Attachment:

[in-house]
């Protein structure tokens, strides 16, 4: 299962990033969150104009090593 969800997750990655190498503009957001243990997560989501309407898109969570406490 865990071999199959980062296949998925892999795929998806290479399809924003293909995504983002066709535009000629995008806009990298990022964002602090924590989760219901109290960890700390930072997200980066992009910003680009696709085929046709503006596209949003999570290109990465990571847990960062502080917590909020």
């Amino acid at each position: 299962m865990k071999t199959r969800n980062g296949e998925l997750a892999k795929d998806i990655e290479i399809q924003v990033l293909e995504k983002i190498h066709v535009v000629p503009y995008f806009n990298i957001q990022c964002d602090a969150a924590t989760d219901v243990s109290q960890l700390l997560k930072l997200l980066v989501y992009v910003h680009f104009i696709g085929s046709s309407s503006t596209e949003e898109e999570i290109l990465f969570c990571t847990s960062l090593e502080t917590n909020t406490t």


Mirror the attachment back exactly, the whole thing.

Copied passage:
[in-house]
């Protein structure tokens, strides 16, 4: 299962990033969150104009090593 969800997750990655190498503009957001243990997560989501309407898109969570406490 865990071999199959980062296949998925892999795929998806290479399809924003293909995504983002066709535009000629995008806009990298990022964002602090924590989760219901109290960890700390930072997200980066992009910003680009696709085929046709503006596209949003999570290109990465990571847990960062502080917590909020």
């Amino acid at each position: 299962m865990k071999t199959r969800n980062g296949e998925l997750a892999k795929d998806i990655e290479i399809q924003v990033l293909e995504k983002i190498h066709v535009v000629p503009y995008f806009n990298i957001q990022c964002d602090a969150a924590t989760d219901v243990s109290q960890l700390l997560k930072l997200l980066v989501y992009v910003h680009f104009i696709g085929s046709s309407s503006t596209e949003e898109e999570i290109l990465f969570c990571t847990s960062l090593e502080t917590n909020t406490t």